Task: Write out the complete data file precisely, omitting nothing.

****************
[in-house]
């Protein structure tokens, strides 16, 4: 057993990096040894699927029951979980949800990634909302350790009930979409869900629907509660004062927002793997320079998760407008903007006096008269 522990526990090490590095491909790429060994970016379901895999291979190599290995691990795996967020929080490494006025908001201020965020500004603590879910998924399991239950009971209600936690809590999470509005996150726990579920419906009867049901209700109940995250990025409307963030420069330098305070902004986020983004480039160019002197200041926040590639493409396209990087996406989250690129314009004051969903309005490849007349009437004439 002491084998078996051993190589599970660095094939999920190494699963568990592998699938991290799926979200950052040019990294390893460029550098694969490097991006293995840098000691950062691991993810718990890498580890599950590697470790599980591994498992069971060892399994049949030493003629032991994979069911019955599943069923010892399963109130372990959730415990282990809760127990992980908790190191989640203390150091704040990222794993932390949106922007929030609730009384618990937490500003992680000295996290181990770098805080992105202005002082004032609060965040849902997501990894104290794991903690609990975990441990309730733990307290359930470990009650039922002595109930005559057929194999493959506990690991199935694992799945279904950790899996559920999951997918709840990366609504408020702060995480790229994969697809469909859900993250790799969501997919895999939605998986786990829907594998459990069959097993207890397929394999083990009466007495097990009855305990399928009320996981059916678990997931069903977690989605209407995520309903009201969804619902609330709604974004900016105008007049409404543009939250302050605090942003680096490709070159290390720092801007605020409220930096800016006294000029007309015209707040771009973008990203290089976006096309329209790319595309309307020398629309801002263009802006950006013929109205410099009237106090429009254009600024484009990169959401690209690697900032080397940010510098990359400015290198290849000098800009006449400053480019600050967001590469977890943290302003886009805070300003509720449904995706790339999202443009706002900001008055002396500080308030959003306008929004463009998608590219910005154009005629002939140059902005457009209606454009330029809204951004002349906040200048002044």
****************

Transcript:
[in-house]
């Protein structure tokens, strides 16, 4: 057993990096040894699927029951979980949800990634909302350790009930979409869900629907509660004062927002793997320079998760407008903007006096008269 522990526990090490590095491909790429060994970016379901895999291979190599290995691990795996967020929080490494006025908001201020965020500004603590879910998924399991239950009971209600936690809590999470509005996150726990579920419906009867049901209700109940995250990025409307963030420069330098305070902004986020983004480039160019002197200041926040590639493409396209990087996406989250690129314009004051969903309005490849007349009437004439 002491084998078996051993190589599970660095094939999920190494699963568990592998699938991290799926979200950052040019990294390893460029550098694969490097991006293995840098000691950062691991993810718990890498580890599950590697470790599980591994498992069971060892399994049949030493003629032991994979069911019955599943069923010892399963109130372990959730415990282990809760127990992980908790190191989640203390150091704040990222794993932390949106922007929030609730009384618990937490500003992680000295996290181990770098805080992105202005002082004032609060965040849902997501990894104290794991903690609990975990441990309730733990307290359930470990009650039922002595109930005559057929194999493959506990690991199935694992799945279904950790899996559920999951997918709840990366609504408020702060995480790229994969697809469909859900993250790799969501997919895999939605998986786990829907594998459990069959097993207890397929394999083990009466007495097990009855305990399928009320996981059916678990997931069903977690989605209407995520309903009201969804619902609330709604974004900016105008007049409404543009939250302050605090942003680096490709070159290390720092801007605020409220930096800016006294000029007309015209707040771009973008990203290089976006096309329209790319595309309307020398629309801002263009802006950006013929109205410099009237106090429009254009600024484009990169959401690209690697900032080397940010510098990359400015290198290849000098800009006449400053480019600050967001590469977890943290302003886009805070300003509720449904995706790339999202443009706002900001008055002396500080308030959003306008929004463009998608590219910005154009005629002939140059902005457009209606454009330029809204951004002349906040200048002044």